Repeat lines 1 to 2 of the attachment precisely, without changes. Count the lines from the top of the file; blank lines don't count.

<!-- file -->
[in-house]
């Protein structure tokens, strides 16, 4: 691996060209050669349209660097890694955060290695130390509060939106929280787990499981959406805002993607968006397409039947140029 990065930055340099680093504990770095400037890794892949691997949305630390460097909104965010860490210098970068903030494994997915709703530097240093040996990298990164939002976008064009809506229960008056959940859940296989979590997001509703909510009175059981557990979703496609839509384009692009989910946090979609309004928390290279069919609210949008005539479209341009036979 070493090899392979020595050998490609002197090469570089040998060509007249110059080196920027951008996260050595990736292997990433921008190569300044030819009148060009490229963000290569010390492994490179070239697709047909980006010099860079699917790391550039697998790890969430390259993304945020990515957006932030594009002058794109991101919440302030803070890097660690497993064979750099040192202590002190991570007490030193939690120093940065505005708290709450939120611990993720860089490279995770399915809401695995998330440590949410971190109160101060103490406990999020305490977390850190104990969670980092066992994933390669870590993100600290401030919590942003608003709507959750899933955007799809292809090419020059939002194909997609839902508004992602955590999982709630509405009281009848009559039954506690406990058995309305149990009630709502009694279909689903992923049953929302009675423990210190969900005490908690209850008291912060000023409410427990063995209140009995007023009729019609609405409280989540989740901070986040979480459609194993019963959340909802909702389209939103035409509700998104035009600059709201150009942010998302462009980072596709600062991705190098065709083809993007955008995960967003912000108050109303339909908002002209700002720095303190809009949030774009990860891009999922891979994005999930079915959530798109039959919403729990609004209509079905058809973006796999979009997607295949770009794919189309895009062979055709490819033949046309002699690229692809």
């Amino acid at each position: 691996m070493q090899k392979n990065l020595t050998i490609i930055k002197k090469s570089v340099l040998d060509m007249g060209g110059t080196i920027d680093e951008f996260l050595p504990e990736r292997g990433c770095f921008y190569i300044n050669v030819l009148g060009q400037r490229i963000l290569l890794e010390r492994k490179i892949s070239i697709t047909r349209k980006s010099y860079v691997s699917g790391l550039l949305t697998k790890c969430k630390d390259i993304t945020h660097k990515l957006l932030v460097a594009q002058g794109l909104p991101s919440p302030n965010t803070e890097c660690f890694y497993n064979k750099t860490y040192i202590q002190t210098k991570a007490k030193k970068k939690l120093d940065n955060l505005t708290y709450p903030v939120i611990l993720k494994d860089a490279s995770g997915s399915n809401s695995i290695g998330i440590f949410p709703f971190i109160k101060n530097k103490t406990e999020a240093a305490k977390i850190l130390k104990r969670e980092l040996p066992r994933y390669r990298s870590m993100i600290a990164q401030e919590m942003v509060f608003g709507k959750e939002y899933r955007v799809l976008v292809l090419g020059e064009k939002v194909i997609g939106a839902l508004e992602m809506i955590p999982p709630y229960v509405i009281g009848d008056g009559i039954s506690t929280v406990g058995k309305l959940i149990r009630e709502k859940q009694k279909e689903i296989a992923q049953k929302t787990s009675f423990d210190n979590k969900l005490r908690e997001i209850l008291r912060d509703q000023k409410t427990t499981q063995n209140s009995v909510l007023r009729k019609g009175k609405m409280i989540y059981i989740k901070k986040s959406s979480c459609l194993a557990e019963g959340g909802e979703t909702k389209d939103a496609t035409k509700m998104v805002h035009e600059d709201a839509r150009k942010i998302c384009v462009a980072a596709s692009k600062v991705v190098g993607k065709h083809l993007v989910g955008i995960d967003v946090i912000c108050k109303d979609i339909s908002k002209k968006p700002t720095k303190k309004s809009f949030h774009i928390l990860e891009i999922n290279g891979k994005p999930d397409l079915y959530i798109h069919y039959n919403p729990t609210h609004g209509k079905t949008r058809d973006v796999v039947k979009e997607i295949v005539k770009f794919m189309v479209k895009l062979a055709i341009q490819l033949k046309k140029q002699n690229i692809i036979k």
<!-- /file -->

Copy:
[in-house]
């Protein structure tokens, strides 16, 4: 691996060209050669349209660097890694955060290695130390509060939106929280787990499981959406805002993607968006397409039947140029 990065930055340099680093504990770095400037890794892949691997949305630390460097909104965010860490210098970068903030494994997915709703530097240093040996990298990164939002976008064009809506229960008056959940859940296989979590997001509703909510009175059981557990979703496609839509384009692009989910946090979609309004928390290279069919609210949008005539479209341009036979 070493090899392979020595050998490609002197090469570089040998060509007249110059080196920027951008996260050595990736292997990433921008190569300044030819009148060009490229963000290569010390492994490179070239697709047909980006010099860079699917790391550039697998790890969430390259993304945020990515957006932030594009002058794109991101919440302030803070890097660690497993064979750099040192202590002190991570007490030193939690120093940065505005708290709450939120611990993720860089490279995770399915809401695995998330440590949410971190109160101060103490406990999020305490977390850190104990969670980092066992994933390669870590993100600290401030919590942003608003709507959750899933955007799809292809090419020059939002194909997609839902508004992602955590999982709630509405009281009848009559039954506690406990058995309305149990009630709502009694279909689903992923049953929302009675423990210190969900005490908690209850008291912060000023409410427990063995209140009995007023009729019609609405409280989540989740901070986040979480459609194993019963959340909802909702389209939103035409509700998104035009600059709201150009942010998302462009980072596709600062991705190098065709083809993007955008995960967003912000108050109303339909908002002209700002720095303190809009949030774009990860891009999922891979994005999930079915959530798109039959919403729990609004209509079905058809973006796999979009997607295949770009794919189309895009062979055709490819033949046309002699690229692809």